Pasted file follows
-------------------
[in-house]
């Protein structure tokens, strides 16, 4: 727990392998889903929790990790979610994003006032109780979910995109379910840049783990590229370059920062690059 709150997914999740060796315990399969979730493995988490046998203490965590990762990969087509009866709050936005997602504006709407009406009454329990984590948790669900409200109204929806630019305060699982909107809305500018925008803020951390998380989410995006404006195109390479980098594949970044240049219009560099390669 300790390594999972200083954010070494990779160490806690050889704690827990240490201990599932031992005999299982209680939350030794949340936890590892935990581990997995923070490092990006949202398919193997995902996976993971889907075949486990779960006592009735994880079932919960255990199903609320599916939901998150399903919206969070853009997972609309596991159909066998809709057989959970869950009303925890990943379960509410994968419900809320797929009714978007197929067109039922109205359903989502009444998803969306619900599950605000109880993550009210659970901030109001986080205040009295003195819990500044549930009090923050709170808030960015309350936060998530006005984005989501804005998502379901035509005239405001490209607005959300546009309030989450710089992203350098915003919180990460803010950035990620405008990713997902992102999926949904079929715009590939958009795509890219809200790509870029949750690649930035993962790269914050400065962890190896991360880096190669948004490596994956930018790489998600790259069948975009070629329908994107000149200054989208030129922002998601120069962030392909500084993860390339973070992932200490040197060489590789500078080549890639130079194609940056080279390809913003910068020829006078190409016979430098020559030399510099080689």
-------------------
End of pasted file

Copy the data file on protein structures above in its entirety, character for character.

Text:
[in-house]
């Protein structure tokens, strides 16, 4: 727990392998889903929790990790979610994003006032109780979910995109379910840049783990590229370059920062690059 709150997914999740060796315990399969979730493995988490046998203490965590990762990969087509009866709050936005997602504006709407009406009454329990984590948790669900409200109204929806630019305060699982909107809305500018925008803020951390998380989410995006404006195109390479980098594949970044240049219009560099390669 300790390594999972200083954010070494990779160490806690050889704690827990240490201990599932031992005999299982209680939350030794949340936890590892935990581990997995923070490092990006949202398919193997995902996976993971889907075949486990779960006592009735994880079932919960255990199903609320599916939901998150399903919206969070853009997972609309596991159909066998809709057989959970869950009303925890990943379960509410994968419900809320797929009714978007197929067109039922109205359903989502009444998803969306619900599950605000109880993550009210659970901030109001986080205040009295003195819990500044549930009090923050709170808030960015309350936060998530006005984005989501804005998502379901035509005239405001490209607005959300546009309030989450710089992203350098915003919180990460803010950035990620405008990713997902992102999926949904079929715009590939958009795509890219809200790509870029949750690649930035993962790269914050400065962890190896991360880096190669948004490596994956930018790489998600790259069948975009070629329908994107000149200054989208030129922002998601120069962030392909500084993860390339973070992932200490040197060489590789500078080549890639130079194609940056080279390809913003910068020829006078190409016979430098020559030399510099080689």